Q. My ex-husband allows our kids to do things I don't approve of, like staying up late on the weekends, playing video games, and eating junk. How do I express my objections without angering him?
A. First, ask yourself if the issues are really worth an argument. It's unlikely, after all, that you and your ex will agree on everything. "If the behavior isn't unhealthy or dangerous, it may be better to put up with it," says Neuman. But if you feel the situation is intolerable, discuss it but stay on message -- don't bring up past transgressions, and avoid placing blame. "You can e-mail him and say something like, 'I know we might have our differences, but let's try to keep a consistent bedtime,'" advises Neuman. If this doesn't resolve the issues, consider seeing a coparenting mediator for counseling or to help create a coparenting agreement -- a list of rules, either legal or informal, that can cover everything from curfews to acceptable clothing to family values, suggests Dr. Lofas.
Q. My ex's father says negative things about me to my kids when they visit him. How can I stop this?
A. What your father-in-law may not realize is that his comments aren't just hurtful to you; they're harming his grandchildren. Ask your ex to speak to him and explain that whatever his personal feelings, he needs to keep them to himself. If your ex won't do the talking you could write a note and very nicely explain the situation. "Grandparents are often kept out of the loop in a divorce," says Neuman. "So they've got anger and hostility but often can't figure out how to help." In reality, grandparents can be an invaluable resource for kids during a divorce, with the power to provide a consistent source of love and support. "They need to understand that their relationship to the grandchildren is too important to be tainted with tension or conflict," says Neuman.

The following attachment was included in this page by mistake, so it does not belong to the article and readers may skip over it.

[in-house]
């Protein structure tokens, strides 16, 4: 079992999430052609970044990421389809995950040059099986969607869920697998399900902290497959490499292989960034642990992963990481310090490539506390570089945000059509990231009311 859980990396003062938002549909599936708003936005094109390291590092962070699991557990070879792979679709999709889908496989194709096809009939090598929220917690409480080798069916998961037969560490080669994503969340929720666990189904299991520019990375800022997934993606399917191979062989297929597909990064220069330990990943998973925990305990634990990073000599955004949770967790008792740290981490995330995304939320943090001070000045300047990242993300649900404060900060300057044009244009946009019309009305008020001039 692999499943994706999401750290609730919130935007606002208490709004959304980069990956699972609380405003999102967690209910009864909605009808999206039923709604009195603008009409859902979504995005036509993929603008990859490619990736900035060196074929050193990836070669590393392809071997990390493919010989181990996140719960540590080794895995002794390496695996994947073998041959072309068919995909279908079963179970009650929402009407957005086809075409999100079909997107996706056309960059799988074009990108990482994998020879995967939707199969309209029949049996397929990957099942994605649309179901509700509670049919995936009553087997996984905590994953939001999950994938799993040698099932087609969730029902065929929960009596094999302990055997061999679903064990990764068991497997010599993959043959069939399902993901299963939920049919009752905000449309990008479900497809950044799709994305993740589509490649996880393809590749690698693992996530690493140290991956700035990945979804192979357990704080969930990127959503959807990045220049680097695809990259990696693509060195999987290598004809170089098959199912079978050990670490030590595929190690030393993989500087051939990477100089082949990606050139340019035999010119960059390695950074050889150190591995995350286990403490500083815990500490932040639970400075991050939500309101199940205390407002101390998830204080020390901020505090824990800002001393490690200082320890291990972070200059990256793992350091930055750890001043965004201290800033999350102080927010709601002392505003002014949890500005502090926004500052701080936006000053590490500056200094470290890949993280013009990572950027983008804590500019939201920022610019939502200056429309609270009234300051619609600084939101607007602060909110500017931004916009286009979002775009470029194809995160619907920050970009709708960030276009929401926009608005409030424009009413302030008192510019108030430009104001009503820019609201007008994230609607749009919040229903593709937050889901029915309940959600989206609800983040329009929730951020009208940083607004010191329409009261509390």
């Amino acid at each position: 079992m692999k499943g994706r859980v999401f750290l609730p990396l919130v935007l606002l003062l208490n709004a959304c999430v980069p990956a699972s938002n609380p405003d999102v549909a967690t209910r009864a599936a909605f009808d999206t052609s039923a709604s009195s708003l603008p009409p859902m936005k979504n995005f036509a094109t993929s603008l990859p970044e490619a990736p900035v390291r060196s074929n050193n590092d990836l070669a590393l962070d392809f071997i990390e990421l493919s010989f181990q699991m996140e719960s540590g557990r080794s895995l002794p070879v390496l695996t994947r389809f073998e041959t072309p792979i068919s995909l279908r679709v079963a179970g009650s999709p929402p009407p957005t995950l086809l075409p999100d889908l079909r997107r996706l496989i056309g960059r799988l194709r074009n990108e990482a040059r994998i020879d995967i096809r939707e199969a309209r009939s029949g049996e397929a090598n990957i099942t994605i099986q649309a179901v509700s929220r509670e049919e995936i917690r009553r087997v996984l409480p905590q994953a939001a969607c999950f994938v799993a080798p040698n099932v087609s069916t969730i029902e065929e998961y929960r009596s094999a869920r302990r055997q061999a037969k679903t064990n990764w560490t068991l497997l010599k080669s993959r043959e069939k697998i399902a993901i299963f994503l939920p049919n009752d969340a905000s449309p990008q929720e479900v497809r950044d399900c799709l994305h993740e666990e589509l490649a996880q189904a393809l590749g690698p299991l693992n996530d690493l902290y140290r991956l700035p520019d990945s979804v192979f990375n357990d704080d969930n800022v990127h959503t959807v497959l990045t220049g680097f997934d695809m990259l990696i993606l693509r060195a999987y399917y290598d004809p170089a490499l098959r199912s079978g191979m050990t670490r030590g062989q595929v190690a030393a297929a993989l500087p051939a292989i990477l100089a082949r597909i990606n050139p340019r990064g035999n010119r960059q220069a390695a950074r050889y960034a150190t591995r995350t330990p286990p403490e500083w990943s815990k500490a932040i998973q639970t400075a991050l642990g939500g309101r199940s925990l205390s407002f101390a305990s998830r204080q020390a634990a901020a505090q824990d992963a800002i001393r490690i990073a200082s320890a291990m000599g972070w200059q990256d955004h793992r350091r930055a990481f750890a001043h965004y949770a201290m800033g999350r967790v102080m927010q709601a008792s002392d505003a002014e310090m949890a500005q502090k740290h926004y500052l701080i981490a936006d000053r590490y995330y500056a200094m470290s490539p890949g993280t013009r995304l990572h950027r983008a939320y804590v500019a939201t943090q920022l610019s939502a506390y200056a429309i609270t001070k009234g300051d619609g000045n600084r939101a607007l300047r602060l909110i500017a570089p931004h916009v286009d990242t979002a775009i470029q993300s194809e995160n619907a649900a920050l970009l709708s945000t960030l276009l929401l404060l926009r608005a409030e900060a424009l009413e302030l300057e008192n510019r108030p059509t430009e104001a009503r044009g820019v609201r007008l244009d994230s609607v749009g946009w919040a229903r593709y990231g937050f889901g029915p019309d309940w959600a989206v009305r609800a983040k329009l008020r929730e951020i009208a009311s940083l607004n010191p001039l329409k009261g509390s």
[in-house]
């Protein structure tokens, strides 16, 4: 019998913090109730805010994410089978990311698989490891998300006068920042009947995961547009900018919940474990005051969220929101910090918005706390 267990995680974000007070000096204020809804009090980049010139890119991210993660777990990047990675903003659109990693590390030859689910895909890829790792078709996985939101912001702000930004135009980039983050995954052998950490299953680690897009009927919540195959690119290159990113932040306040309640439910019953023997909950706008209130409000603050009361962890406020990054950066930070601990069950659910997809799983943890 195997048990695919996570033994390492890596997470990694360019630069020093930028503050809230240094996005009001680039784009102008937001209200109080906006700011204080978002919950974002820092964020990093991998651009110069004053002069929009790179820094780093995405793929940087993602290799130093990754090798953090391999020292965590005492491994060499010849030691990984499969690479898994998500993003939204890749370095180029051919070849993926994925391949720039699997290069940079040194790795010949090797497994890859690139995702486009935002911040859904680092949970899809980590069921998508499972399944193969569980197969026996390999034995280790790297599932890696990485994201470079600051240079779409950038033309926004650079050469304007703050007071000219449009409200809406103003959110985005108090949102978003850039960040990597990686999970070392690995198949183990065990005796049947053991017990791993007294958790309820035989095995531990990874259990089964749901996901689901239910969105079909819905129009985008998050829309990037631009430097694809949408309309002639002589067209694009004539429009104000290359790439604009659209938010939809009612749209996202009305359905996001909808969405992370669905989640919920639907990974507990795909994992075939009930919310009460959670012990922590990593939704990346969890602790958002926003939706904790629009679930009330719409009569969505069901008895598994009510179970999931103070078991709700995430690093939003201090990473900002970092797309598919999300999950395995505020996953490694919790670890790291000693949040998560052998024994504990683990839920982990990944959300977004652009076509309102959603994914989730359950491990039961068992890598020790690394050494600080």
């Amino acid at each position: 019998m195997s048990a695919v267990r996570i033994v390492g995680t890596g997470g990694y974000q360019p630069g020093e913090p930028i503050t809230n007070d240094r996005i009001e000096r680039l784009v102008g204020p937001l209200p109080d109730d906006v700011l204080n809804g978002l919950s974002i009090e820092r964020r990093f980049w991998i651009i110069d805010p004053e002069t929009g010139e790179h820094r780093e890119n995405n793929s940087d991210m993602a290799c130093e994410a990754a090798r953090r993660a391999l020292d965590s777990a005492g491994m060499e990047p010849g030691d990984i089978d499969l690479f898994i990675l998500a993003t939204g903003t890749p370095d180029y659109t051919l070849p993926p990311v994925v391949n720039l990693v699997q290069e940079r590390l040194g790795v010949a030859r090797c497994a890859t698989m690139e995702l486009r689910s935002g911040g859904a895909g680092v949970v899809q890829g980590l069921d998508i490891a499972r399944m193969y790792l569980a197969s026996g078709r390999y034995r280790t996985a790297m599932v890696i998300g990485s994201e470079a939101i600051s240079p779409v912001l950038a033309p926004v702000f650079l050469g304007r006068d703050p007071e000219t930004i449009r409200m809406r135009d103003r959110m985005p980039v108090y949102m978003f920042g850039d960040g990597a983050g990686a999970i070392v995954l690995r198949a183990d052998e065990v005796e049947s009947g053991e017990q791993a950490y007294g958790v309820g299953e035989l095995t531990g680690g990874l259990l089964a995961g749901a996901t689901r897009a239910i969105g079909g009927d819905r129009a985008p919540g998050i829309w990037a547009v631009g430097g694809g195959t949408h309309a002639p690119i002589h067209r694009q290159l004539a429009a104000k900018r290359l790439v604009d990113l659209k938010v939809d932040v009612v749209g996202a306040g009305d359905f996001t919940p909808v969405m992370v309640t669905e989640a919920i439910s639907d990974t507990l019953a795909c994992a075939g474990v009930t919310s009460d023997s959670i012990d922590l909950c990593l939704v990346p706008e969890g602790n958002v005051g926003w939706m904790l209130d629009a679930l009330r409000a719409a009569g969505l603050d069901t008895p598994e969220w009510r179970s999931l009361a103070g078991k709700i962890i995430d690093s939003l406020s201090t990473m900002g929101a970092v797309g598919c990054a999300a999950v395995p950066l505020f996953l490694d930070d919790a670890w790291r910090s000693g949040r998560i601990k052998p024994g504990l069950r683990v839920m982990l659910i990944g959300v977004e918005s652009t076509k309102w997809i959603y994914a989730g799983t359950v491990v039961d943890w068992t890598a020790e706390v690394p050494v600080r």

Q. My kids stay with their father two days each week. What do I say when he tells me that his time with them is too valuable to "waste" on things like doctors' appointments and homework?
A. Even though it's maddening, try to give him the benefit of the doubt. He might not really get what you, as the primary caregiver, already know: that the routine responsibilities of raising a child offer some of the most valuable interactions. "The best conversations with kids happen when you're doing regular things like housework, grocery shopping, or merely riding in the car. These are the times when you can pass along your values and your outlook on life," says Blackstone-Ford. So try selling him on the importance of being involved in the mundane aspects of the kids' lives, as well as how important it is for both of you to play the role of caretaker. If that doesn't work, you may have to take a harder-line approach: Look into changing the visitation schedule so that the kids don't have to suffer the consequences of not getting their stuff done.
Copyright © 2007. Used with permission from the November 2007 issue of Parents magazine.